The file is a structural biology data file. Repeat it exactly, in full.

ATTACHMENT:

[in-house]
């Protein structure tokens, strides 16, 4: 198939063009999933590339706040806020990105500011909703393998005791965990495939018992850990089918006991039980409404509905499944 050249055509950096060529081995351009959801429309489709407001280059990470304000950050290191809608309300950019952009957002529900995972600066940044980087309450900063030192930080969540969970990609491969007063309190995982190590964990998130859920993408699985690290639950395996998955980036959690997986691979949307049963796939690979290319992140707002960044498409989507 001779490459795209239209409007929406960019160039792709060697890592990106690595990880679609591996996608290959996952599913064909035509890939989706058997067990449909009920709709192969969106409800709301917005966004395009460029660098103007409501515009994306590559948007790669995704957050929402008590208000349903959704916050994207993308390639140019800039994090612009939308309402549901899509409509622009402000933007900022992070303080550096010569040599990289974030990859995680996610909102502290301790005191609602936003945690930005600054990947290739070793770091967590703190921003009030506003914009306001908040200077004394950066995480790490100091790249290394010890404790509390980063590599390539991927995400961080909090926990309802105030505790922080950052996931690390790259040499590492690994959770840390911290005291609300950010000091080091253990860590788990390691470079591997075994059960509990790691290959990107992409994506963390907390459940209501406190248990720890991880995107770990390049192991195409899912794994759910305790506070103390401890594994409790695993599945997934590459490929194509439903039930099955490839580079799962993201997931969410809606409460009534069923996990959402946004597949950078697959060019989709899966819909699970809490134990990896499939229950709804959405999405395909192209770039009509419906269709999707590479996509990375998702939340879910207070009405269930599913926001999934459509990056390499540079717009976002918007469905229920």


[in-house]
């Protein structure tokens, strides 16, 4: 198939063009999933590339706040806020990105500011909703393998005791965990495939018992850990089918006991039980409404509905499944 050249055509950096060529081995351009959801429309489709407001280059990470304000950050290191809608309300950019952009957002529900995972600066940044980087309450900063030192930080969540969970990609491969007063309190995982190590964990998130859920993408699985690290639950395996998955980036959690997986691979949307049963796939690979290319992140707002960044498409989507 001779490459795209239209409007929406960019160039792709060697890592990106690595990880679609591996996608290959996952599913064909035509890939989706058997067990449909009920709709192969969106409800709301917005966004395009460029660098103007409501515009994306590559948007790669995704957050929402008590208000349903959704916050994207993308390639140019800039994090612009939308309402549901899509409509622009402000933007900022992070303080550096010569040599990289974030990859995680996610909102502290301790005191609602936003945690930005600054990947290739070793770091967590703190921003009030506003914009306001908040200077004394950066995480790490100091790249290394010890404790509390980063590599390539991927995400961080909090926990309802105030505790922080950052996931690390790259040499590492690994959770840390911290005291609300950010000091080091253990860590788990390691470079591997075994059960509990790691290959990107992409994506963390907390459940209501406190248990720890991880995107770990390049192991195409899912794994759910305790506070103390401890594994409790695993599945997934590459490929194509439903039930099955490839580079799962993201997931969410809606409460009534069923996990959402946004597949950078697959060019989709899966819909699970809490134990990896499939229950709804959405999405395909192209770039009509419906269709999707590479996509990375998702939340879910207070009405269930599913926001999934459509990056390499540079717009976002918007469905229920």